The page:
Baby Feeding Terms That Need to Retire
This Blog Post is part 1 of three.
You can read post 2, the term breastfeeding here
You can read post 3, the term chestfeeding here
This series of blog post aren't like anything you’ve read before. They're going to have definitions, history, and are going to be thought provoking. And I’m going to push some buttons. I’m going to ask questions, and I’m not going to answer them for you. This is a sensitive subject. You might get triggered. You might get emotional. And that’s ok. Your feelings are valid, but how you choose to express those feelings, and the language you use might not be. Comments will be screened.
Let’s get started.
From the moment you announce your pregnant, there’s a lot of talk about how you “should” feed your baby. Whether that’s breastfeeding, bottle-feeding, pumping, formula — or some combination of these, everyone has an opinion. Feeding is a heated topic with a lot of conflict, and so’s the language we use to talk about feeding.
If you haven’t had to choose how to label your feeding approach, chestfeeding/breastfeeding/nursing/feeding might seem like just words, but that’s a privilege not everyone shares.
There’s a lot to unpack here. Let’s start by looking at some definitions and their origins. I’ve decided to tackle these in historical order. Think of this as the timeline for the vocabulary society has used to label feeding. We are going to start with the term Nursing.
Wet nursing is still practiced today. Jessica Anne Colletti (above) is feeding her child and a close friends child. You can read more about their arrangement and how it broke the internet here
Nursing (dry & wet nursing)
The terms nurse and nursing have a long history. The first written account goes back to the 13th century (1200s). It originates from the Latin word nutire, which means to suckle. (Source)
The term “nurse” has evolved overtime to describe a wet nurse, then the caretaker of children (dry nurse), later became caretaker of the sick (16th century), and finally a healthcare professional (actually entomologists now use the term to describe asexual bees).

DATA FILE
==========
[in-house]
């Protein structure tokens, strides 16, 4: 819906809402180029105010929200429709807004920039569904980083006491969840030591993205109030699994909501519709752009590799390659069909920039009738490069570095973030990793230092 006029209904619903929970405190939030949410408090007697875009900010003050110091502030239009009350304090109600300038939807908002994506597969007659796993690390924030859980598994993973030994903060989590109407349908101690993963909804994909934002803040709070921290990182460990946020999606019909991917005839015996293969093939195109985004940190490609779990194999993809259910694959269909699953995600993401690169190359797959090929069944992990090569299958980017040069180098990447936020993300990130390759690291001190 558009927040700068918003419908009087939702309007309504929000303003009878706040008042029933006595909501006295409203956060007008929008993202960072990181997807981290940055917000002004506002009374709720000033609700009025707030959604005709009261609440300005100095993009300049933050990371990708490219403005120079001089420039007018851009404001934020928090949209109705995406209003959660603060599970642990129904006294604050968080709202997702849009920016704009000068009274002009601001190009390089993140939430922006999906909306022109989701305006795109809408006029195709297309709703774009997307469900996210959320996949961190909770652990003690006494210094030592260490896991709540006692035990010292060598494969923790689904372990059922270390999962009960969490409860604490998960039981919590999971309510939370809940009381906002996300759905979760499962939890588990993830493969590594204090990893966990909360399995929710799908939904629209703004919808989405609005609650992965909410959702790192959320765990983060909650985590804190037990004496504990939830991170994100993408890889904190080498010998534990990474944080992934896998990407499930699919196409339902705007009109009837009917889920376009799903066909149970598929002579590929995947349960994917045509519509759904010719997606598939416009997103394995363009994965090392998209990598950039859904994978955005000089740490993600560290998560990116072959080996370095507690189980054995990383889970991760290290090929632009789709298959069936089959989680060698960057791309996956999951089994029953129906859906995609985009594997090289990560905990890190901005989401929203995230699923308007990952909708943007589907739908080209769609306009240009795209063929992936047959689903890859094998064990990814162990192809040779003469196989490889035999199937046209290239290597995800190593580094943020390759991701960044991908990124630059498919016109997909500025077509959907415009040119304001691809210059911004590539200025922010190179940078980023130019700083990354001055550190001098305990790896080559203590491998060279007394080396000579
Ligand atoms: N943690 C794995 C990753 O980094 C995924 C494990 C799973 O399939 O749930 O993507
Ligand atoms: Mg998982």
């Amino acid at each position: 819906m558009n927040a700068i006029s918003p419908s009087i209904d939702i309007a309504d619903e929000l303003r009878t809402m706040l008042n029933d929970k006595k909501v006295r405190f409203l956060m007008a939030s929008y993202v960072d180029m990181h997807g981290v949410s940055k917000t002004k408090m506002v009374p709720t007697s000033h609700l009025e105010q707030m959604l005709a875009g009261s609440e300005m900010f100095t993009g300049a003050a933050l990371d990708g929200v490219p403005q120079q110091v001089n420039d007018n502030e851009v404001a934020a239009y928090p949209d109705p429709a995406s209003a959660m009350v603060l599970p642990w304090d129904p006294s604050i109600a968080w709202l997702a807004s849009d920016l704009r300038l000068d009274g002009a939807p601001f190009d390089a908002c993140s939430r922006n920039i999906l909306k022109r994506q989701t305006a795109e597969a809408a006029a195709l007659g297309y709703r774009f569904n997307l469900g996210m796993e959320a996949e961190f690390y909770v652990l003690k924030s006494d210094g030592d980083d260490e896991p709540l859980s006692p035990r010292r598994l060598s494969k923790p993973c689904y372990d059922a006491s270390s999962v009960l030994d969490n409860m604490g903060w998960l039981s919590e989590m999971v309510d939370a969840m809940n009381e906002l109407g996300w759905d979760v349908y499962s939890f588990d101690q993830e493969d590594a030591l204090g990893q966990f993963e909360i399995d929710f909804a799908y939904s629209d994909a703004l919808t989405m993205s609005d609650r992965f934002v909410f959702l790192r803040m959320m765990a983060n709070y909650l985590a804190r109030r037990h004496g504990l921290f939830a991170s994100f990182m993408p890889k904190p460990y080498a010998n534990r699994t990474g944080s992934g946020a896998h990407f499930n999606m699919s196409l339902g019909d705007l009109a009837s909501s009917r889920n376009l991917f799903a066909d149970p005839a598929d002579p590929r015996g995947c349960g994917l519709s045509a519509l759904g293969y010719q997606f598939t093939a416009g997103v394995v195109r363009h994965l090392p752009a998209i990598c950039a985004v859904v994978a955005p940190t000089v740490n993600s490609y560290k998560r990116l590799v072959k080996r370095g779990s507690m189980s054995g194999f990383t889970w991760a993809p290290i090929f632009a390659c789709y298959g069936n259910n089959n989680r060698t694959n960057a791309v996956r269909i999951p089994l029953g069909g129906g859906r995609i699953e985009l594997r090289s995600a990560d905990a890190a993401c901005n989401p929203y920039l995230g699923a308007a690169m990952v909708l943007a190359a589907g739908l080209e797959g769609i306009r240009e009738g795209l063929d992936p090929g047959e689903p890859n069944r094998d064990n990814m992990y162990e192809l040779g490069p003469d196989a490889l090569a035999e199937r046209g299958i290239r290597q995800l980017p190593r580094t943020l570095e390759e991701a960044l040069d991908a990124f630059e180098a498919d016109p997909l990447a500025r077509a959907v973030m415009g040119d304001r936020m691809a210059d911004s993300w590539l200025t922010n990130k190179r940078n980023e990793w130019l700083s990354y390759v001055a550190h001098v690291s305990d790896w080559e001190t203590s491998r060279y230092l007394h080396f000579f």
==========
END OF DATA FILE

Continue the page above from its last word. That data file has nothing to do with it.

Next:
According to JANE K. DICKINSON, nurse is a term where “the traces of ideologies of gender identity and gendered work appear to be retained.” (SOURCE) In other words, when you hear the term nurse or nursing, you think of women. It’s a word loaded with gender stereotypes.
Nursing has been in use much longer than breastfeeding to describe the act of feeding a baby from one’s body. Unfortunately the history of nursing isn't from a mothers perspective. Remember most of history is written by old white men, so we don’t have the perspective of mothers from back them.
“Although it [nursing] is a topic that is present in different treatises by philosophers, doctors and historians, the female view of it is almost completely lacking. References about breastfeeding are frequent, but indirect and with little information on practices. Thus, the most studied topic is that of wet-nurses.” SOURCE Women are underrepresented in the history of childcare, the figure that comes up the most in our recorded history is the wet nurse.
Black female slaves were used as wet nurses. They weren't asked they were told.
Remember, bottles & breast pumps are a more recent invention. Historically, if a baby wasn’t fed from a breast, it would die. You’ve heard the saying it takes a village to raise a child. Well sometimes a lactating person in that village would have to step up and feed someone else’s baby, and that woman was called a wet nurse. The use of wet nurses evolved over time from that of necessity, to a paid position in affluent households. Female salves were also forced into being wet nurses. Before the natural sciences movement of the 18th century, nursing was seen as common; too common to be done by royalty and wealthy people.